The French Ministry of Labor published a decree on Sunday (14) temporarily suspending the ban for employees to take their meals at their office. This practice is prohibited by article R.4228-19 of French labor law and results in a fine for the employer and a disciplinary sanction for the employee.
France is considered to be one of the European countries with the most labor regulations: the labor code has more than 3000 pages and the country was one of the first to impose the “right to disconnect”, which obliges companies with more than 50 employees to specify schedules when employees do not need to read or respond to emails or job applications.
With the distance rules to contain the coronavirus pandemic, however, business canteens have seen their capacity reduced: as of January 31, the minimum distance between two people without a mask – as in cafeterias and restaurants – has become two meters. . To deal with the situation, the government suspended the “anti-dust mite” article for the duration of the state of emergency.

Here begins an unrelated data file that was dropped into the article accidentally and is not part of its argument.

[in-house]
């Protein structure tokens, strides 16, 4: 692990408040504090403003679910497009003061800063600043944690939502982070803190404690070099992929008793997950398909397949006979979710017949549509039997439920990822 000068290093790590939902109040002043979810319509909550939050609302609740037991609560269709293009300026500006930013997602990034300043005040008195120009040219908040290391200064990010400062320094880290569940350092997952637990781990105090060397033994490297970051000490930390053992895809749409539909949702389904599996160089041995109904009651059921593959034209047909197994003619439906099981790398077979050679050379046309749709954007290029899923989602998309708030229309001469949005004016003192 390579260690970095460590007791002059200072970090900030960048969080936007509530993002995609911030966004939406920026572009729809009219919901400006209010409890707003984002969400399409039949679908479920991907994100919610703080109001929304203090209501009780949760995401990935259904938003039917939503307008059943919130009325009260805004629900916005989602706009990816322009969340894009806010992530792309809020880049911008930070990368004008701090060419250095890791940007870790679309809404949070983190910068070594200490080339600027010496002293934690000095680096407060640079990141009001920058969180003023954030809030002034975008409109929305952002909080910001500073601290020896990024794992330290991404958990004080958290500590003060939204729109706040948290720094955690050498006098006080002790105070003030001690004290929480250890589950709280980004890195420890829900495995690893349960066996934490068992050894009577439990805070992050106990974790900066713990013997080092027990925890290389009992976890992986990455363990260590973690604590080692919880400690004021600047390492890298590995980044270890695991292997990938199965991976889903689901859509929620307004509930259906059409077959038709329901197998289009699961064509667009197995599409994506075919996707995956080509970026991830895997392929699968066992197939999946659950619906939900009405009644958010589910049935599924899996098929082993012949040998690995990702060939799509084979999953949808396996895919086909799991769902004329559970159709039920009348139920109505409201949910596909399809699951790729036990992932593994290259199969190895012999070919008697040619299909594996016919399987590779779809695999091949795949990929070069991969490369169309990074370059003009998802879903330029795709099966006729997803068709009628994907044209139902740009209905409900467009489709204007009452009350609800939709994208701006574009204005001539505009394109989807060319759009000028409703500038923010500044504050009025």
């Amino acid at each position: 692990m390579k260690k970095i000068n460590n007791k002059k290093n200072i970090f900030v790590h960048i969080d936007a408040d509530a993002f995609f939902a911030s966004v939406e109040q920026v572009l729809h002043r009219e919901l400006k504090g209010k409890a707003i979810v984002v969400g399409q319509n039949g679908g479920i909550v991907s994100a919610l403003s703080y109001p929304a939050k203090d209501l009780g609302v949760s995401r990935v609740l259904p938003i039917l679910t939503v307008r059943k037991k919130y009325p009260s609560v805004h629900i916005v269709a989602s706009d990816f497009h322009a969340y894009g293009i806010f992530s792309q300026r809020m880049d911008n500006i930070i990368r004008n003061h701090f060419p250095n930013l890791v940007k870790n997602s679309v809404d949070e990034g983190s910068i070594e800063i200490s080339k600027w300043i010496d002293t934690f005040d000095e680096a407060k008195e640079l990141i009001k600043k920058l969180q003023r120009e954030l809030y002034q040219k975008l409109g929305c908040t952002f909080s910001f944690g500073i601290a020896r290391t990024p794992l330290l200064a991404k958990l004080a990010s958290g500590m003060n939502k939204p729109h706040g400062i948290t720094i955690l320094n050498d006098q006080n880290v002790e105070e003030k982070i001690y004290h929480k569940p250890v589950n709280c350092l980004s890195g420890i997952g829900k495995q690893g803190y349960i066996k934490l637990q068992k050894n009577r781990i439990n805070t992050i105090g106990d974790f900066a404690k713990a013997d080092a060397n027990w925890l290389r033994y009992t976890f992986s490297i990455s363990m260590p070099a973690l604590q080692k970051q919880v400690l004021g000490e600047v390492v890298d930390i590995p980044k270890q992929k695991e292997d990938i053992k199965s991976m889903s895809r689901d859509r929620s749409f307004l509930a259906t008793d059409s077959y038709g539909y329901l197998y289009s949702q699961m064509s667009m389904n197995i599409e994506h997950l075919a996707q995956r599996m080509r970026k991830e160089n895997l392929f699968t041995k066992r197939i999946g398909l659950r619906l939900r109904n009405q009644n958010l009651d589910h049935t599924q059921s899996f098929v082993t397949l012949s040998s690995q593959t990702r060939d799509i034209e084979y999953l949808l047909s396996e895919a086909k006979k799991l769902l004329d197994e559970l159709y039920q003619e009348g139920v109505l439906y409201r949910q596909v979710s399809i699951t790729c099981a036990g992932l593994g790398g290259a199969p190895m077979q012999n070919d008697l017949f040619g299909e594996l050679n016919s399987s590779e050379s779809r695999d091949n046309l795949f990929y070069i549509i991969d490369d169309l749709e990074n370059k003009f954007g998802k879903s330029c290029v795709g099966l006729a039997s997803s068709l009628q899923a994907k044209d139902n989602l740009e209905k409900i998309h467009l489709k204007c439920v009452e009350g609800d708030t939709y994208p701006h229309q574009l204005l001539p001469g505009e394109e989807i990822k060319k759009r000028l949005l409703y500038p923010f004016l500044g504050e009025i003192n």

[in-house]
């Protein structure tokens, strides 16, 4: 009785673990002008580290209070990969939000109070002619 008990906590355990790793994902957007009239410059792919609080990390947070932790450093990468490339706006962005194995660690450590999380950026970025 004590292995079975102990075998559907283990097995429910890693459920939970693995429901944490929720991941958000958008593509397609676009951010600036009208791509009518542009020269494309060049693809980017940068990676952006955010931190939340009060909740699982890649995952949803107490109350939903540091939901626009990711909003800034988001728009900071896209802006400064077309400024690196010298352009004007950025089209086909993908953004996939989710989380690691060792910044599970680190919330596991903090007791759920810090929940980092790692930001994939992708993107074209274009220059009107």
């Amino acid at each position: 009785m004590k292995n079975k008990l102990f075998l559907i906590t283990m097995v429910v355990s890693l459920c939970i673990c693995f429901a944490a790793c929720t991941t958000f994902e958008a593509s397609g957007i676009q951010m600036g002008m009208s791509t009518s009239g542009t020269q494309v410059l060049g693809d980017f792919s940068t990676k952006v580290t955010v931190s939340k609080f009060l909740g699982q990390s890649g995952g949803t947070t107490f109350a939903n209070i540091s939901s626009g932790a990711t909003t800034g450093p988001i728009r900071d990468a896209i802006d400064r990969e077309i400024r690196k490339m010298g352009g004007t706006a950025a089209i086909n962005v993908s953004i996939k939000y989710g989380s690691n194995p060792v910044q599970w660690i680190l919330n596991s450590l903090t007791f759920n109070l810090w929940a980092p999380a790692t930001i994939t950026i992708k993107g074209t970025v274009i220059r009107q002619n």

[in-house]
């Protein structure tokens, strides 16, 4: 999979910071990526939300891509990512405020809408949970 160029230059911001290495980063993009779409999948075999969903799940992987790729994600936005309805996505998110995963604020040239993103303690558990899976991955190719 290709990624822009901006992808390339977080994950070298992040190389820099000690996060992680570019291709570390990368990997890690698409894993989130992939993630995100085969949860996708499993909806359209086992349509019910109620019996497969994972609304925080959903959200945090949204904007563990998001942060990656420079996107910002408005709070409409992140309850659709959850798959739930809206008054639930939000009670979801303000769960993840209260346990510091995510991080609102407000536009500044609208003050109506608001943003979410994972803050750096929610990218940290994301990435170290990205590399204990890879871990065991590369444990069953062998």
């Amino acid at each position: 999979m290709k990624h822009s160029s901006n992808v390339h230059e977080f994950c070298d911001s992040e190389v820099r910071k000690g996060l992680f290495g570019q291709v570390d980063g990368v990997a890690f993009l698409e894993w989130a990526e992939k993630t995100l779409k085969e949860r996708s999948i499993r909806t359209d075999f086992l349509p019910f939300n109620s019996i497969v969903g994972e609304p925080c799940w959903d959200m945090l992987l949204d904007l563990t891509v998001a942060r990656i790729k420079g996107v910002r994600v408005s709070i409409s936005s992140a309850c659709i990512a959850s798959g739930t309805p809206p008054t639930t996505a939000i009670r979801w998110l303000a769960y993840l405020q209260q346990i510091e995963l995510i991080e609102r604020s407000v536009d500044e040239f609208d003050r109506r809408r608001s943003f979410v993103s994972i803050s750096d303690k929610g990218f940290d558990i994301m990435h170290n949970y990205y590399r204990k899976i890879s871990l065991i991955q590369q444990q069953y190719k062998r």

The 2008 law which prohibited counter meals justified hygiene problems: according to the ministry, research at the time revealed that the rate of bacteria in some offices was higher than in bathrooms. The ban also forced companies to create cafeterias or rest rooms for employees, which appealed to union members.
Even before the 2008 decree, companies already banned lunch boxes to reduce the need for cleaning. Since new anti-virus health rules require more frequent cleaning, eating in the office no longer means maintenance costs for employers.
Measures to fight the pandemic have also changed the way restaurants and bars work in France. Since February 1, they are only open until 6 p.m., due to the curfew. From this moment, only deliveries are possible.
On the Internet, a French video satirizing the dietary changes imposed by the pandemic shows tourists visiting a restaurant transformed into a museum. The guide explains that it was a custom for several people to gather to eat at this location and often had to wait at the counter until a table became vacant. “But did people take peanuts in their hands?” Asks an American tourist. “And did they sit across from each other?” A boy asks. Posted on January 20, it was viewed by over 200,000 people in three weeks.